Returning to the international obligation imposed by the responsibility to protect, it is instructive to explore how this obligation may be enforced under international law. Here, one must always bear in mind that while the subjects of domestic law are individual persons, the subjects of international law are nation states. This necessarily points to differing kinds of enforcement regimes and mechanisms for violations of legal obligations. In the case of international obligations of States, enforcement measures include diplomatic strictures, economic, trade and financial sanctions and ultimately military measures. However, a very significant downside to enforcement measures against a State is, of course, the fact that these measures hurt the country as a whole and may even work to the detriment of the very victims whose interests the sanctions are invoked to protect. For this reason, among others, modern enforcement measures have sought to target, by way of financial and travel sanctions, for example, particular individuals who are believed to be behind the complained of activity or are well-placed to influence action in the direction desired by the sanction regime. Current examples include European Union and United States sanctions against individual members of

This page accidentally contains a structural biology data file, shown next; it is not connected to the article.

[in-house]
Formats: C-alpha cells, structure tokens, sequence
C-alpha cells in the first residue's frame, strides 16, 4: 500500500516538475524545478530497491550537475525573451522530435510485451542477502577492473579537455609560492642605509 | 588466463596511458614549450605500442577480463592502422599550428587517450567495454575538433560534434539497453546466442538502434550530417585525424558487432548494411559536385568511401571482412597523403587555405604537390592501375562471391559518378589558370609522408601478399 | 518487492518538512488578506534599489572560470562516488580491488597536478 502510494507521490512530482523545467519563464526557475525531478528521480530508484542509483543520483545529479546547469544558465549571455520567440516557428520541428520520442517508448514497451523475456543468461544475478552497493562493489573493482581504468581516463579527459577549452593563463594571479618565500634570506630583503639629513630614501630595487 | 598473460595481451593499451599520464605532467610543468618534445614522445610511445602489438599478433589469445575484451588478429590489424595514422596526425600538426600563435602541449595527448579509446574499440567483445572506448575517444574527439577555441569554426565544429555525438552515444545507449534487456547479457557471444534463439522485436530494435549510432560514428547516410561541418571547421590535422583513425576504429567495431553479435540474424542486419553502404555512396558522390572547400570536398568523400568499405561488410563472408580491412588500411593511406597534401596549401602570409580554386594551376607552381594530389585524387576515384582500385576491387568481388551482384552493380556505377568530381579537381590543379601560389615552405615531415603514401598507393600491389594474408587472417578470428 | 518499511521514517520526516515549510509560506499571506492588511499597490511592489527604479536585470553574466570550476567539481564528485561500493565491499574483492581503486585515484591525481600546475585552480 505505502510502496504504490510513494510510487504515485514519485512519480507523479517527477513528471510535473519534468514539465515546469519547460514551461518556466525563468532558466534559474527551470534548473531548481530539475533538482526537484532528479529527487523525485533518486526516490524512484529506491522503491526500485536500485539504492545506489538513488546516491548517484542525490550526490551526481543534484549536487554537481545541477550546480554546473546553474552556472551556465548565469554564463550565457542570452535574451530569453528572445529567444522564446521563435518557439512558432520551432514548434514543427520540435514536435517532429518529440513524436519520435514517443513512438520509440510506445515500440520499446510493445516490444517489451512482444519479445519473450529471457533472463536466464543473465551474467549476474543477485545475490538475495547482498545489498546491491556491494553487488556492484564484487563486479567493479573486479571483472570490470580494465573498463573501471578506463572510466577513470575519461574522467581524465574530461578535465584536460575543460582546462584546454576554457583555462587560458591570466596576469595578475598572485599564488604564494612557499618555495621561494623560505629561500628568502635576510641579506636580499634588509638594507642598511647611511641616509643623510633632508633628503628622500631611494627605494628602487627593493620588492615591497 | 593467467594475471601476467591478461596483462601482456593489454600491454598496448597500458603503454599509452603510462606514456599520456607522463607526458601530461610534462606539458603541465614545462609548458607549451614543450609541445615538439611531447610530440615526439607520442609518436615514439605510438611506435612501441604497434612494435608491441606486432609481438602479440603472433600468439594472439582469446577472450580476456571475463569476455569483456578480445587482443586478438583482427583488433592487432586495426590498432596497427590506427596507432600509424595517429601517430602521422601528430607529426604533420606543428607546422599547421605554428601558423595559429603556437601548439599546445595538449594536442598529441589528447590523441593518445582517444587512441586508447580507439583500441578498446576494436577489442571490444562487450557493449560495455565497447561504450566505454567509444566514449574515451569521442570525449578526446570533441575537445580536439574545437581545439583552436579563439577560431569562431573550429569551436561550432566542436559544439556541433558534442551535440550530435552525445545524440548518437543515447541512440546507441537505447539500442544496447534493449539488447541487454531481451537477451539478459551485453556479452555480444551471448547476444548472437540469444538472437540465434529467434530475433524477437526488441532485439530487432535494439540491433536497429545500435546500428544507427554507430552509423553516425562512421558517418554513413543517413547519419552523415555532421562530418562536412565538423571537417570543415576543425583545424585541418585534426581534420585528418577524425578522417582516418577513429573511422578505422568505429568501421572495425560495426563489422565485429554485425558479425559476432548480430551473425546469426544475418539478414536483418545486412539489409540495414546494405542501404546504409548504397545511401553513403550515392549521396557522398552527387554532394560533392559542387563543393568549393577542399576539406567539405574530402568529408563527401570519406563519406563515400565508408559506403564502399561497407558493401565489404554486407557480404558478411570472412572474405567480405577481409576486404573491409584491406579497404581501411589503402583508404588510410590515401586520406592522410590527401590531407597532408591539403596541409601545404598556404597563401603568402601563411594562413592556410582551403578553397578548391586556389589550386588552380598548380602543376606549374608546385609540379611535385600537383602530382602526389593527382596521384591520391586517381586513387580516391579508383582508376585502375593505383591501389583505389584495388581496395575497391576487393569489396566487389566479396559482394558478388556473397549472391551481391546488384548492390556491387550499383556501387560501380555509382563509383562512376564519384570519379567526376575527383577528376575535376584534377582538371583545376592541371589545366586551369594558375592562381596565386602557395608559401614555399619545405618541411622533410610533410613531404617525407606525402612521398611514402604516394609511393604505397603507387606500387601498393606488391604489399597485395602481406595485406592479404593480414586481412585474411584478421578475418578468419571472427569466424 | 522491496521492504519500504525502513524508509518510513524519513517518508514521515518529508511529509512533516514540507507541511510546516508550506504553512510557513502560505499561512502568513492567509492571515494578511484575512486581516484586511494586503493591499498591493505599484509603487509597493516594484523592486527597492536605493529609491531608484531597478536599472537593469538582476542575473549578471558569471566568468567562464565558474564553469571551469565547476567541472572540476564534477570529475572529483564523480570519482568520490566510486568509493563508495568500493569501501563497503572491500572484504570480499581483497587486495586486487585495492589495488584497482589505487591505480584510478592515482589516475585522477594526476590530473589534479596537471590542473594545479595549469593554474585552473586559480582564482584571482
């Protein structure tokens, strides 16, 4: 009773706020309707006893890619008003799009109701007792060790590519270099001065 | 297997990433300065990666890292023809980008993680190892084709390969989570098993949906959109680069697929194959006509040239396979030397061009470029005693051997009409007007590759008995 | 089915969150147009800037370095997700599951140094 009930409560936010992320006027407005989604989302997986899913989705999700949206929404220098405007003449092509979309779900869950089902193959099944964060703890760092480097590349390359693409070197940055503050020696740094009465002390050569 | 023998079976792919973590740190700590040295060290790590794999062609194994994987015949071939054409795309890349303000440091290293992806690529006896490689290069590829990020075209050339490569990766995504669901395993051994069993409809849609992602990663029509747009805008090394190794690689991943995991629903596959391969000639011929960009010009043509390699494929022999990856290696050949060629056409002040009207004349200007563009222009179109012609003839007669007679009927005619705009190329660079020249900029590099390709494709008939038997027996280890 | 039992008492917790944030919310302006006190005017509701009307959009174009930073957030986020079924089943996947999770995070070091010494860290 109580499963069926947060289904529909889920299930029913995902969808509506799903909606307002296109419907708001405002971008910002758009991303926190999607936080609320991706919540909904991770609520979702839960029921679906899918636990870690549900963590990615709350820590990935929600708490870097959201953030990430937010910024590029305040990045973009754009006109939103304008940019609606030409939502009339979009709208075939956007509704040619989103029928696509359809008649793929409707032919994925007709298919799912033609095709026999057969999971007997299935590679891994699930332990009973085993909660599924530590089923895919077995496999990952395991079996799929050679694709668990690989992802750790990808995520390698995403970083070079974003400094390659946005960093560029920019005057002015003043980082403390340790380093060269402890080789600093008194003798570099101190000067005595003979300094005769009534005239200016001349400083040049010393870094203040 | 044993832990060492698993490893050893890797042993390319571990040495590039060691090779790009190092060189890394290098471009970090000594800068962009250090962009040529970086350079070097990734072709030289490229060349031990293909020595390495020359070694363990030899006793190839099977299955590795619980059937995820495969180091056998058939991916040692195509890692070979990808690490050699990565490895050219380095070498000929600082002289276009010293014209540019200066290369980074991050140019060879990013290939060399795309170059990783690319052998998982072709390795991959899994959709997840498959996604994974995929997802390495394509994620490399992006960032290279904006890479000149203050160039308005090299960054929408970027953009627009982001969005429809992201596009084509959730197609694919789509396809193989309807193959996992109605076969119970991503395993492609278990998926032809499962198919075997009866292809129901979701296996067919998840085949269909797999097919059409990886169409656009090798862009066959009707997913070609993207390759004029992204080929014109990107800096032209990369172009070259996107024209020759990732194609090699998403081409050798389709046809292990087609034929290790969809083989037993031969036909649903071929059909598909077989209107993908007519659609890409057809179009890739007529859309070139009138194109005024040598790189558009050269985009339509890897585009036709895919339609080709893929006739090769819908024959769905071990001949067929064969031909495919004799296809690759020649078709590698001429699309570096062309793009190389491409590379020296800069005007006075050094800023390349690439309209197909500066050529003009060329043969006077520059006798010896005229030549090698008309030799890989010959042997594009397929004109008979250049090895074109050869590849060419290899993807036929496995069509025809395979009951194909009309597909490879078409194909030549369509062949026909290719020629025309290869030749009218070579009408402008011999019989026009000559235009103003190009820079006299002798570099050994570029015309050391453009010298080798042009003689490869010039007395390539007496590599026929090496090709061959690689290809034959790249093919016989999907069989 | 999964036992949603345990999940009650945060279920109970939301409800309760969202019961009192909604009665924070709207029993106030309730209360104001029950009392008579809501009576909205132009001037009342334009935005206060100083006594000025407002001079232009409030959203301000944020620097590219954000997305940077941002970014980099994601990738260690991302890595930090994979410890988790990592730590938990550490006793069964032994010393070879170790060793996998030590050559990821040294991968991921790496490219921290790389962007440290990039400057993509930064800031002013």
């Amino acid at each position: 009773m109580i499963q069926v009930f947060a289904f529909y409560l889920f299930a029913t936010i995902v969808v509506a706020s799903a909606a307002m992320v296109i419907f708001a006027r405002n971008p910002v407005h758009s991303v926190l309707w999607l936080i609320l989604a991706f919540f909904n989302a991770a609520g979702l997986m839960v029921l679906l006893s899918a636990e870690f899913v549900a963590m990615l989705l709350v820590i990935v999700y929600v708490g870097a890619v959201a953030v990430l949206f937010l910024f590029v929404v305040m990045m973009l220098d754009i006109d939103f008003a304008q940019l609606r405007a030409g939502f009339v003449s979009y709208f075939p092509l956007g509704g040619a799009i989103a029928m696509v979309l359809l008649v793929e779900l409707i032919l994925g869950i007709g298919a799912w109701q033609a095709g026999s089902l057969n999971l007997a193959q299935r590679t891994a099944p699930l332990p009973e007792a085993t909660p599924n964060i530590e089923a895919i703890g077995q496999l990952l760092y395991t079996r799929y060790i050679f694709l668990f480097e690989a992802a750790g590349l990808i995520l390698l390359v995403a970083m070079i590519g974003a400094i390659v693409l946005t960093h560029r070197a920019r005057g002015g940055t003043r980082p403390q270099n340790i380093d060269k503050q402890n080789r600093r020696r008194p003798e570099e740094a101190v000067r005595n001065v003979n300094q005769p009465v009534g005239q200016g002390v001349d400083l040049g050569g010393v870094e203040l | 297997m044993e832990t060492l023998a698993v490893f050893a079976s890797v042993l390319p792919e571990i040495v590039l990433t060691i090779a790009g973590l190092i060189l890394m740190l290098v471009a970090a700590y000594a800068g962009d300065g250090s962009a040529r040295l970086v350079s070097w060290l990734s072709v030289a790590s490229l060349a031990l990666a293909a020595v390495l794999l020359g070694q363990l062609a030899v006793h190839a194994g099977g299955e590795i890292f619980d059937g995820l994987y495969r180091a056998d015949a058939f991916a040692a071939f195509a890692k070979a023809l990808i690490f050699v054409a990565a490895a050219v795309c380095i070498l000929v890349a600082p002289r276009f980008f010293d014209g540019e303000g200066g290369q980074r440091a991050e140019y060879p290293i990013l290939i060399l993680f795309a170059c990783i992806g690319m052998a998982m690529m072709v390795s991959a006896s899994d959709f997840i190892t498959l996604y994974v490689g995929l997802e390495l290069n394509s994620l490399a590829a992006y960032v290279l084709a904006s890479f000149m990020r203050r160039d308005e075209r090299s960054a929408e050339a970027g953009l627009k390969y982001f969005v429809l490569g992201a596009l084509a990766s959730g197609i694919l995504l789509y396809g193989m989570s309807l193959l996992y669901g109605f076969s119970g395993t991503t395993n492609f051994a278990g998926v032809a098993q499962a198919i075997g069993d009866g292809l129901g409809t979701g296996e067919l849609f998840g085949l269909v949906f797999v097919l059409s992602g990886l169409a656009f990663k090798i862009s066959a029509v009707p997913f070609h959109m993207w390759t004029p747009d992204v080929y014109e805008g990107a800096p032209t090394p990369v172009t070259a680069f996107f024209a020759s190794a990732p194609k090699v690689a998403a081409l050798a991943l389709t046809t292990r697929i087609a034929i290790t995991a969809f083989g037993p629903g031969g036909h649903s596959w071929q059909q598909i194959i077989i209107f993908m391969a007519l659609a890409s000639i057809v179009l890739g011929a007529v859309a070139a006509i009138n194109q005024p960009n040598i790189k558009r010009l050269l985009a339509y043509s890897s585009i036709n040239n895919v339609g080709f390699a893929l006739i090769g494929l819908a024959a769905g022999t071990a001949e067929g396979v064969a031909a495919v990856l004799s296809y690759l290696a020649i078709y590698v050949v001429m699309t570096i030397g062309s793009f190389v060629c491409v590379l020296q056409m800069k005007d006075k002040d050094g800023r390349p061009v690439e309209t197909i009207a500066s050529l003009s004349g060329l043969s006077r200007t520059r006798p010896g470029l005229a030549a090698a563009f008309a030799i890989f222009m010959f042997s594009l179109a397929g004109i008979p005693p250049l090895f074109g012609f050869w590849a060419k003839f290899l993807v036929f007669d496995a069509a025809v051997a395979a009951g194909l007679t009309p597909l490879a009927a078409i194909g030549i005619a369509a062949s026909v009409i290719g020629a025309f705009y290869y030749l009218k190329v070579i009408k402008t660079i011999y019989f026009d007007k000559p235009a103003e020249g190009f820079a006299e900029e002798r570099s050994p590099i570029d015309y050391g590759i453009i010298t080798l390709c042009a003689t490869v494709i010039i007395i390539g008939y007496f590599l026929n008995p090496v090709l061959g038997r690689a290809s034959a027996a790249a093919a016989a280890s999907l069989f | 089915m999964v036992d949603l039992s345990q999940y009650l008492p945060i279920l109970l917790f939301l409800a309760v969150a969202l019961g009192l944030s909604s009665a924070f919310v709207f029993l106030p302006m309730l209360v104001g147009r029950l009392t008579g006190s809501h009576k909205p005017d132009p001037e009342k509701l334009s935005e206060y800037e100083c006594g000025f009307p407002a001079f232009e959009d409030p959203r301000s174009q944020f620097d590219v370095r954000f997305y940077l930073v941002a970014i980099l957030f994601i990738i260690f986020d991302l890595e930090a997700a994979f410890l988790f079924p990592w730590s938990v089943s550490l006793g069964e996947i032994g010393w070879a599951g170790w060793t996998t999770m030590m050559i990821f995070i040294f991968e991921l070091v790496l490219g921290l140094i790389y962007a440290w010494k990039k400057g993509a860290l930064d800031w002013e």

President Putin’s inner circle over Russia’s actions in the Ukraine, including the annexation of Crimea. An interesting “enforcement” approach, by the way, is that adopted in a suit filed before the ECOWAS Court on behalf of several victims of herdsmen attacks in Benue State. In this case, based on alleged conventional human rights violations, the “enforcement” sought for is monetary damages – 500 billion plus Naira from the Nigerian Government.
Dr. Okali, a former Registrar of the United Nations International Criminal Tribunal for Rwanda, is Founder-Chairman of The Okali Seminal Ideas Foundation for Africa (OSIFA)